Darryl Geddes 315 464-4828
Study to assess benefit of using telemedicine in schools to monitor children’s diabetes
SYRACUSE, N.Y. — A SUNY Upstate Medical University study to assess the effectiveness of using telemedicine in Onondaga County schools as a way to improve the medical care of children with diabetes is showing early success.
Twenty-three students, ages five to 14, in 12 schools throughout the county, are having their diabetes monitored monthly via telemedicine equipment by medical staff at SUNY Upstate’s Joslin Diabetes Center. Funding for the telemedicine equipment was made possible through $500,000 in federal funding secured by U.S. Rep. James Walsh.
“Time is of the essence when managing childhood diabetes, and it requires the coordination of parents, school nurses and physicians,” said Walsh. “The amazing breakthrough of telemedicine provides time and expertise when and where it’s needed most. We’ll watch this study with great interest, because if it works with diabetes, it could work in other areas such as food allergies.”
Since January, these students have been keeping monthly appointments with school nurses who use a telemedicine monitoring system, complete with a computer-mounted camera, to speak with physicians and nurses, record blood sugar levels and other vital information. The technology even allows physicians to write prescriptions for the school nurse should additional insulin or other medication be needed to better manage the diabetes.
“Diabetes management requires frequent finger stick glucose monitoring, multiple daily insulin injections or the use of an insulin pump and frequent adjustments of insulin doses, and with students in schools seven hours a day, this is an intense process,” said Ruth Weinstock, M.D., Ph.D., SUNY Upstate professor of medicine and director of the Joslin Diabetes Center. “If telemedicine can assist the decision-making about diabetes care, we’re helping everyone—students, school nurses and other school personnel.”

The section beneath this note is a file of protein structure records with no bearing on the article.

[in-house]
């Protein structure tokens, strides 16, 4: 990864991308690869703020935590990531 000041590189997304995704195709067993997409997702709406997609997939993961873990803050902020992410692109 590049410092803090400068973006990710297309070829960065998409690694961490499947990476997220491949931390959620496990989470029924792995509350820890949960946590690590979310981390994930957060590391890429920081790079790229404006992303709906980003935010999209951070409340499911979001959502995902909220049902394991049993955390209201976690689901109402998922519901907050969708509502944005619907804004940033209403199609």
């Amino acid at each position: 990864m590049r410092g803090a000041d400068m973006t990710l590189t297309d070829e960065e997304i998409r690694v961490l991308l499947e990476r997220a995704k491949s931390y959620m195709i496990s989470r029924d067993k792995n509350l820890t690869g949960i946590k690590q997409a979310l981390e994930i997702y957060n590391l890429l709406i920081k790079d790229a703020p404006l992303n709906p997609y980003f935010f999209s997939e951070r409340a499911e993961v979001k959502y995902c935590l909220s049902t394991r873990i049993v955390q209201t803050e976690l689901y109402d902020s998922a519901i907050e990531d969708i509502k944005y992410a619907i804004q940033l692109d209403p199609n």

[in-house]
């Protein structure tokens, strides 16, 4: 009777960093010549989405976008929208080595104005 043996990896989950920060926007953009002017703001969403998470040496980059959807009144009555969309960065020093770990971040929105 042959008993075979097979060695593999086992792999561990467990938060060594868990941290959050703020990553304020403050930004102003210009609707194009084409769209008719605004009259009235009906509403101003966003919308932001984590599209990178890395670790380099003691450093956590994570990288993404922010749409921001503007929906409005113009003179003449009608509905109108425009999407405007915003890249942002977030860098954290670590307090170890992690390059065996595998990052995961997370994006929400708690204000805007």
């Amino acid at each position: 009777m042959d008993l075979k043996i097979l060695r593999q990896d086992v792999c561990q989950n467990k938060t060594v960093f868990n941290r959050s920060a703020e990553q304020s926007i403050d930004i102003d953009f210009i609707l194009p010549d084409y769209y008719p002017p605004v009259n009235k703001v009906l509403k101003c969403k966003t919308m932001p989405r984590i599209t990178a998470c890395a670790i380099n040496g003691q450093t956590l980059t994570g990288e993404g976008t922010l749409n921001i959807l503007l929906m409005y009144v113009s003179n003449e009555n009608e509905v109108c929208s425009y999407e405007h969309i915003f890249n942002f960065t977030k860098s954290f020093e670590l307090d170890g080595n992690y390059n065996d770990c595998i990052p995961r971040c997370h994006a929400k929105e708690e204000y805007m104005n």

The study compares diabetes management of the telemedicine group with 21 students in 12 schools who receive the standard diabetes care that consists of a doctor’s appointment every three months.
Early results from the study show the telemedicine monitoring to be working. “We’ve been very pleased by what these early results show,” she said. “Students participating in the monthly telemedicine intervention are achieving improved blood sugar control.”
Another indicator of progress, Weinstock said is the decline in urgent calls to the Joslin Center—traditionally about 70 a week—from school nurses asking for help with a student’s diabetes care. “The telemedicine monitoring really empowers school nurses and provides them with greater support in making diabetes management decisions that they must do with growing frequency in the school setting.”
The study, which began last January, will continue through the end of December.
If the use of school-based telemedicine monitoring to manage diabetes continues to prove successful, similar links with other medical providers may become a reality.
“There could be usefulness for doing consultations from remote locations in specialties such as genetics, where seeing a child’s appearance is a major part of the evaluation,” said Thomas Welch, M.D., SUNY Upstate professor and chairman of the Department of Pediatrics. “There have even been attempts to diagnose ear infections via telemedicine. Connections between remote emergency departments and base hospitals could help in the assessment of critically ill children prior to transport.”
Progressive Expert Consulting designed the kiosk and interface and provided the school telemedicine units. Glucose meters and supplies were provided by Lifescan. Operations support is provided by state Department of Health and the Central New York Children’s Miracle Network.
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